So you never know what you are getting into. It might work out just fine but only if you are lucky.
I would looooooove to buy beachfront property in Eleuthera, Bahamas. When we were there a few years ago, there were a LOT of advertisements & we met a lovely expat british couple of archetects, that'd bought some land & were building a number of little beach houses, to rent out. They made it sound soooo easy.

I also spoke to the people we rented from about it, casually. The couple we rented from are real estate agents in FL, and the place we were staying in was their little getaway place. They'd divided it up into 3 little apartments & rented it out year-round.

Sadly (or maybe not), I'm too smart to not realize what a HUGE amount of work it would be, to buy the land, build on it, then be landlords for it. It just doesn't seem worth it, if I was looking at it as a genuine way to make money. Not at this stage of my life anyways; I'm not mature enough yet to manage something like that.
I moved to the Dominican Republic about six years ago. Bought some land and built my retirement home. The land I bought was about ½ acre and cost US$6,000. It is possible where I live two build a two-bedroom house cement floor, block walls and medial roof for US$ 10,000. That is now. I have been watching expatriates building new houses and buying land at an increasing rate. As more and more expatriates move down here the prices will change. I’m not in the real-estate business or plan too but if someone is interested MP me if I can help with any information
d0ug, I am curious: how did you end up moving to the DR? Did you just go there one day and never leave? Have family there? Long-planned move upon retirement? Something else?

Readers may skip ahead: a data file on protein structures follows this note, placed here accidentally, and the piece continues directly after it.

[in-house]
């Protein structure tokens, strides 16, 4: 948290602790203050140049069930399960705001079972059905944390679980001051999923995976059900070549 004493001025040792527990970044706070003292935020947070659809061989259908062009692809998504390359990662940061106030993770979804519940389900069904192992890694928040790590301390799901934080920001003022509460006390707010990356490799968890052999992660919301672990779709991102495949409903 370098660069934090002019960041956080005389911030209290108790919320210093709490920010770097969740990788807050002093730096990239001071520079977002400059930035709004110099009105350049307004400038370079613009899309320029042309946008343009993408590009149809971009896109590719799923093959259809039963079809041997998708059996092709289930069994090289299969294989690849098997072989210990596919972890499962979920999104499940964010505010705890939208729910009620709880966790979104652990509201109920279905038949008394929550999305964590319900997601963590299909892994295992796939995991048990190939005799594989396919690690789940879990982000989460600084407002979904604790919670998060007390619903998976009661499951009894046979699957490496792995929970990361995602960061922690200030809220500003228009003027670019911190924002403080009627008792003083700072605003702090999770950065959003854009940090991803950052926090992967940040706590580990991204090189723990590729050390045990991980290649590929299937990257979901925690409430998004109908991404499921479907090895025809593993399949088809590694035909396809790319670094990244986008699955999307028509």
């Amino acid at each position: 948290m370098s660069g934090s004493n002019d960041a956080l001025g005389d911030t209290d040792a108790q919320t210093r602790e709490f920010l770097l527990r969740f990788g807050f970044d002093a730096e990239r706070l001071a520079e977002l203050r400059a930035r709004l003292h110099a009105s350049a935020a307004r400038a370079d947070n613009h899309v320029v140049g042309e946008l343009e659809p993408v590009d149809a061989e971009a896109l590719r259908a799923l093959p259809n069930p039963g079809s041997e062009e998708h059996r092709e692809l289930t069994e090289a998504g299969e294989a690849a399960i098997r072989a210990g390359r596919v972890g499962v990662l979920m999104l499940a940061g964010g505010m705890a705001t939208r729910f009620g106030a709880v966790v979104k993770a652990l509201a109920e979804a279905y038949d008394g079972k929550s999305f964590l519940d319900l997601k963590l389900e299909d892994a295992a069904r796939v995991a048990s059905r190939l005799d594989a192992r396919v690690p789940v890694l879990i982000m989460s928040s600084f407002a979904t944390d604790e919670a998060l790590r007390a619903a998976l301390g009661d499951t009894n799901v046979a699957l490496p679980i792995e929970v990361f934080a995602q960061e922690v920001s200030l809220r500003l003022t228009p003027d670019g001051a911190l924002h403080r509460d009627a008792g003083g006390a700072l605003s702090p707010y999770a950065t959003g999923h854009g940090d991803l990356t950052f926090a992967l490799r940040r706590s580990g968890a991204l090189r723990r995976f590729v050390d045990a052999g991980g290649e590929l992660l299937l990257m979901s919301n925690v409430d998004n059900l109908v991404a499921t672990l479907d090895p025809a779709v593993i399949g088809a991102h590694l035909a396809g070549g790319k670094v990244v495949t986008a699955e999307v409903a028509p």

When I retired I went sailing the Caribbean after 6 years. When I reached the DR and found it friendly, quiet, safe and cheap. I decided to live here that was about 6 years ago. I have started a new family here.
The north coast of Honduras is going through a similar period of build-up, I think. It's very remote, and still affordable, but American developers are starting to put up resorts. Roatan is already getting expensive for those seeking bargains, but still affordable relative to other Caribbean locations.

It takes more cojones than I have to buy there.
I went to the Guanaja one of the bay islands on a dive trip and loved it. I was very sad to here about the damage that the hurricane did I hope there getting back to normal. Yes I think the Bay islands and Honduras will develop very fast as people start going there.
Doesn't the Dominican Republic have one of the highest HIV/AIDS rates in the world? I think I heard that somewhere. :-\
Patrick said:
Doesn't the Dominican Republic have one of the highest HIV/AIDS rates in the world? I think I heard that somewhere. :-\

I saw a news piece... apparently the other side of the island does... Haiti